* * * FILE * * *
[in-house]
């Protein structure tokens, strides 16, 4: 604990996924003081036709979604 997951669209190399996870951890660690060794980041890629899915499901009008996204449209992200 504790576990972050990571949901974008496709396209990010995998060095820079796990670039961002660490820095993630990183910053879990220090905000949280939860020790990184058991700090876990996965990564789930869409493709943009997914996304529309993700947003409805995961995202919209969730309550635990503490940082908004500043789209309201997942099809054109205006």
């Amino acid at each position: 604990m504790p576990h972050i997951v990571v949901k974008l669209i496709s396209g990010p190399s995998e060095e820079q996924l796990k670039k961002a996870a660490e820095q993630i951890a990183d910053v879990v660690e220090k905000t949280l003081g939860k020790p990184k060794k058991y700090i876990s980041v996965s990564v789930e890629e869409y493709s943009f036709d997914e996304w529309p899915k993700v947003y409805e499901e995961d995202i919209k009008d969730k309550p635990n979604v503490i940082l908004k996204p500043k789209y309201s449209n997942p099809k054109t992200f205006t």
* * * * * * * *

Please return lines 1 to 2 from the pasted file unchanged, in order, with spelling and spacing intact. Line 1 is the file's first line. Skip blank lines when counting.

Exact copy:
[in-house]
């Protein structure tokens, strides 16, 4: 604990996924003081036709979604 997951669209190399996870951890660690060794980041890629899915499901009008996204449209992200 504790576990972050990571949901974008496709396209990010995998060095820079796990670039961002660490820095993630990183910053879990220090905000949280939860020790990184058991700090876990996965990564789930869409493709943009997914996304529309993700947003409805995961995202919209969730309550635990503490940082908004500043789209309201997942099809054109205006």